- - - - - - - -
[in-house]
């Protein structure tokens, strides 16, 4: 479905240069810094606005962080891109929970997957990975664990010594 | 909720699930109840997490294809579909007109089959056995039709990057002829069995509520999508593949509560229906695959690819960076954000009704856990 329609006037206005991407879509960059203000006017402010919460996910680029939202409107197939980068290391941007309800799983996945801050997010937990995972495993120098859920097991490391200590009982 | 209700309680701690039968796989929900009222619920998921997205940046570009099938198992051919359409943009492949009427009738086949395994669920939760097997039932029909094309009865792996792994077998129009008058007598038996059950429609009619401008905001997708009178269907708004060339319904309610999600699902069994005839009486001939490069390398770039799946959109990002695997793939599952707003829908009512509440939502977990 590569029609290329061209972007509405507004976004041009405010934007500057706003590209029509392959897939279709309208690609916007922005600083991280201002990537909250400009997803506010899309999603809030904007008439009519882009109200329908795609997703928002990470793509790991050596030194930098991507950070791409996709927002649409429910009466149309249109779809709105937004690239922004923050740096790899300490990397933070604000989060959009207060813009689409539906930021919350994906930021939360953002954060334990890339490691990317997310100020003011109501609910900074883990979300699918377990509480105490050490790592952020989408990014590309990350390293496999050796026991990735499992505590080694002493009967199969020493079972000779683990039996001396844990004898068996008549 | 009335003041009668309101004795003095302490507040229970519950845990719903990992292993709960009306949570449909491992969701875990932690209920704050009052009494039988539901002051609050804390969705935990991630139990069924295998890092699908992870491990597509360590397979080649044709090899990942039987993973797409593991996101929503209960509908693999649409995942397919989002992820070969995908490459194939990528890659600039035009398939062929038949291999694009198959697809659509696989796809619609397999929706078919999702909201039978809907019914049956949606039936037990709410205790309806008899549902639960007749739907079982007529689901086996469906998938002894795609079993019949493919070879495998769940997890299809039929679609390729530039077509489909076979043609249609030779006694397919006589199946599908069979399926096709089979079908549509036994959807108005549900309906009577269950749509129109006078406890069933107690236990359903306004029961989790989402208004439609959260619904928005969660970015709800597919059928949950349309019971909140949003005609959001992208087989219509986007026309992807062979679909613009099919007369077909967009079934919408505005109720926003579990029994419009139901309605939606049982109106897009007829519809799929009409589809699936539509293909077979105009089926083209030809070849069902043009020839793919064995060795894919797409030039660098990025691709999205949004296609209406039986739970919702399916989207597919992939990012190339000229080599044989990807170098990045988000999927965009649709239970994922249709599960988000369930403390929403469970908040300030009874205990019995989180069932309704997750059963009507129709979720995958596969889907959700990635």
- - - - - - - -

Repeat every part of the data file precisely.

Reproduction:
[in-house]
């Protein structure tokens, strides 16, 4: 479905240069810094606005962080891109929970997957990975664990010594 | 909720699930109840997490294809579909007109089959056995039709990057002829069995509520999508593949509560229906695959690819960076954000009704856990 329609006037206005991407879509960059203000006017402010919460996910680029939202409107197939980068290391941007309800799983996945801050997010937990995972495993120098859920097991490391200590009982 | 209700309680701690039968796989929900009222619920998921997205940046570009099938198992051919359409943009492949009427009738086949395994669920939760097997039932029909094309009865792996792994077998129009008058007598038996059950429609009619401008905001997708009178269907708004060339319904309610999600699902069994005839009486001939490069390398770039799946959109990002695997793939599952707003829908009512509440939502977990 590569029609290329061209972007509405507004976004041009405010934007500057706003590209029509392959897939279709309208690609916007922005600083991280201002990537909250400009997803506010899309999603809030904007008439009519882009109200329908795609997703928002990470793509790991050596030194930098991507950070791409996709927002649409429910009466149309249109779809709105937004690239922004923050740096790899300490990397933070604000989060959009207060813009689409539906930021919350994906930021939360953002954060334990890339490691990317997310100020003011109501609910900074883990979300699918377990509480105490050490790592952020989408990014590309990350390293496999050796026991990735499992505590080694002493009967199969020493079972000779683990039996001396844990004898068996008549 | 009335003041009668309101004795003095302490507040229970519950845990719903990992292993709960009306949570449909491992969701875990932690209920704050009052009494039988539901002051609050804390969705935990991630139990069924295998890092699908992870491990597509360590397979080649044709090899990942039987993973797409593991996101929503209960509908693999649409995942397919989002992820070969995908490459194939990528890659600039035009398939062929038949291999694009198959697809659509696989796809619609397999929706078919999702909201039978809907019914049956949606039936037990709410205790309806008899549902639960007749739907079982007529689901086996469906998938002894795609079993019949493919070879495998769940997890299809039929679609390729530039077509489909076979043609249609030779006694397919006589199946599908069979399926096709089979079908549509036994959807108005549900309906009577269950749509129109006078406890069933107690236990359903306004029961989790989402208004439609959260619904928005969660970015709800597919059928949950349309019971909140949003005609959001992208087989219509986007026309992807062979679909613009099919007369077909967009079934919408505005109720926003579990029994419009139901309605939606049982109106897009007829519809799929009409589809699936539509293909077979105009089926083209030809070849069902043009020839793919064995060795894919797409030039660098990025691709999205949004296609209406039986739970919702399916989207597919992939990012190339000229080599044989990807170098990045988000999927965009649709239970994922249709599960988000369930403390929403469970908040300030009874205990019995989180069932309704997750059963009507129709979720995958596969889907959700990635």